CommentsView/Create comment on this paragraphTackling climate change, we are told, would carry a much lower cost. The president of the European Commission promised that while the European Union’s climate policies are “not cost-free,” they would amount to just 0.5% of GDP. Indeed, politicians of all stripes have reiterated the Stern Review’s finding that global warming can be curtailed by policies costing just 1% of world GDP.

CommentsView/Create comment on this paragraphClimate policies, moreover, are said to help in many other ways. US President Barack Obama promised that policies to combat global warming would create five million new green jobs. The EU claimed that green energy would help “improve the EU’s security of energy supply.”

Read more at http://www.project-syndicate.org/commentary/bj-rn-lomborg-says-that-the-un-climate-panel-s-latest-report-tells-a-story-that-politicians-would-prefer-to-ignore#k224s5Ljlp4TwaOM.99

When politicians around the world tell the story of global warming, they cast it as humanity’s greatest challenge. But they also promise that it is a challenge that they can meet at low cost, while improving the world in countless other ways. We now know that is nonsense.

CommentsView/Create comment on this paragraphPolitical heavyweights from US Secretary of State John Kerry to UN Secretary General Ban Ki-moon call climate change “the greatest challenge of our generation.” If we fail to address it, Kerry says, the costs will be “catastrophic.” Indeed, this has been the standard assertion of politicians since the so-called Stern Review commissioned by the British government in 2006.

CommentsView/Create comment on this paragraphThat report famously valued the damage caused by global warming at 5-20% of GDP – a major disruption “on a scale similar to those associated with the great wars and the economic depression of the first half of the twentieth century.”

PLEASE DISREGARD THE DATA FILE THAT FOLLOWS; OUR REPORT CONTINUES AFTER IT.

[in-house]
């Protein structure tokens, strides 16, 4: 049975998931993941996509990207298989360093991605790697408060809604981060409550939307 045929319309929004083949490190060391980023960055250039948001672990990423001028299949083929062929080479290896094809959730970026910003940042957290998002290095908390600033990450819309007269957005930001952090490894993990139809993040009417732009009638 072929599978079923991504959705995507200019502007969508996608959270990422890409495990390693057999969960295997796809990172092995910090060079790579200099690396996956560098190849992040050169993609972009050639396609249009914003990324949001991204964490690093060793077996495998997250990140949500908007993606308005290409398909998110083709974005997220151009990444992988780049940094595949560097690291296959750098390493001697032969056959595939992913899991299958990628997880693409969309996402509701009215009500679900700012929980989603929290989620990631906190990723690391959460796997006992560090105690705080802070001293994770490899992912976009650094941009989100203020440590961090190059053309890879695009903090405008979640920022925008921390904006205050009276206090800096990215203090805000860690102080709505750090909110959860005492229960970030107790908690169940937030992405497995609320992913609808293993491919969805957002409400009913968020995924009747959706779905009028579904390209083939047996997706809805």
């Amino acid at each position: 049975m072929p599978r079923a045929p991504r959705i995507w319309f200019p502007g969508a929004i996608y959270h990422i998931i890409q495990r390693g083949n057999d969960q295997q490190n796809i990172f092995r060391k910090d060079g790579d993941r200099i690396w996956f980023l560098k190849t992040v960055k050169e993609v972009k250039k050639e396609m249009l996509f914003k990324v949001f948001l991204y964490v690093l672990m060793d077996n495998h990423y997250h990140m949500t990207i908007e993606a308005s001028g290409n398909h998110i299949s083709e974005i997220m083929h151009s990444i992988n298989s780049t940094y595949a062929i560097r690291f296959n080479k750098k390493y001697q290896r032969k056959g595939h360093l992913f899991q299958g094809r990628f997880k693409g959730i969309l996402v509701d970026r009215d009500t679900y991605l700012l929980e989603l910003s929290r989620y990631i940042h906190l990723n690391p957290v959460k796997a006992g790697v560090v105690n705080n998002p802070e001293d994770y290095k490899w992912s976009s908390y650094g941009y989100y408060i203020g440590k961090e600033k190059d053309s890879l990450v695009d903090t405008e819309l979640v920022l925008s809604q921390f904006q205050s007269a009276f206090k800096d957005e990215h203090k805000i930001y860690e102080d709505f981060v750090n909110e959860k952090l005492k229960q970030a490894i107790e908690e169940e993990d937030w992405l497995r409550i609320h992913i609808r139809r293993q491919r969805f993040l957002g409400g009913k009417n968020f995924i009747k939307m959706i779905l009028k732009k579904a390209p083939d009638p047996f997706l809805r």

CommentsView/Create comment on this paragraphTackling climate change, we are told, would carry a much lower cost. The president of the European Commission promised that while the European Union’s climate policies are “not cost-free,” they would amount to just 0.5% of GDP. Indeed, politicians of all stripes have reiterated the Stern Review’s finding that global warming can be curtailed by policies costing just 1% of world GDP.

CommentsView/Create comment on this paragraphClimate policies, moreover, are said to help in many other ways. US President Barack Obama promised that policies to combat global warming would create five million new green jobs. The EU claimed that green energy would help “improve the EU’s security of energy supply.”

Read more at http://www.project-syndicate.org/commentary/bj-rn-lomborg-says-that-the-un-climate-panel-s-latest-report-tells-a-story-that-politicians-would-prefer-to-ignore#k224s5Ljlp4TwaOM.99

  • Cole

    Too funny…India, China, and Russia are considered developing nations. 2/3 of the worlds population are in developing nations exempt from climate change / global warming regulation proposals..This going to work well huh?